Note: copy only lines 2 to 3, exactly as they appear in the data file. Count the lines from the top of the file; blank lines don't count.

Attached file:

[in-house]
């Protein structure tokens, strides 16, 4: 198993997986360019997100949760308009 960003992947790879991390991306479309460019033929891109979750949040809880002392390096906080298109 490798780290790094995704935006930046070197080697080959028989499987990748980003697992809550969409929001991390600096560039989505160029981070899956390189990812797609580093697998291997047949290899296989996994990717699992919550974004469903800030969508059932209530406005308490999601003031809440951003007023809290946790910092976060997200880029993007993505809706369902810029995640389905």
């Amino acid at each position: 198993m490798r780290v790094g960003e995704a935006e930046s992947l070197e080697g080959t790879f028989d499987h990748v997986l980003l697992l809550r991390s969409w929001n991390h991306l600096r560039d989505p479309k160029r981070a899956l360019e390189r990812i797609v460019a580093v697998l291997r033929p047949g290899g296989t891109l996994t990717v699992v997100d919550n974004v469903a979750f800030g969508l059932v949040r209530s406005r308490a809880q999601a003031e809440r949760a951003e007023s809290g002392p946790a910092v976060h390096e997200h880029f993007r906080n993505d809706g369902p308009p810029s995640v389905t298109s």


């Protein structure tokens, strides 16, 4: 198993997986360019997100949760308009 960003992947790879991390991306479309460019033929891109979750949040809880002392390096906080298109 490798780290790094995704935006930046070197080697080959028989499987990748980003697992809550969409929001991390600096560039989505160029981070899956390189990812797609580093697998291997047949290899296989996994990717699992919550974004469903800030969508059932209530406005308490999601003031809440951003007023809290946790910092976060997200880029993007993505809706369902810029995640389905």
């Amino acid at each position: 198993m490798r780290v790094g960003e995704a935006e930046s992947l070197e080697g080959t790879f028989d499987h990748v997986l980003l697992l809550r991390s969409w929001n991390h991306l600096r560039d989505p479309k160029r981070a899956l360019e390189r990812i797609v460019a580093v697998l291997r033929p047949g290899g296989t891109l996994t990717v699992v997100d919550n974004v469903a979750f800030g969508l059932v949040r209530s406005r308490a809880q999601a003031e809440r949760a951003e007023s809290g002392p946790a910092v976060h390096e997200h880029f993007r906080n993505d809706g369902p308009p810029s995640v389905t298109s």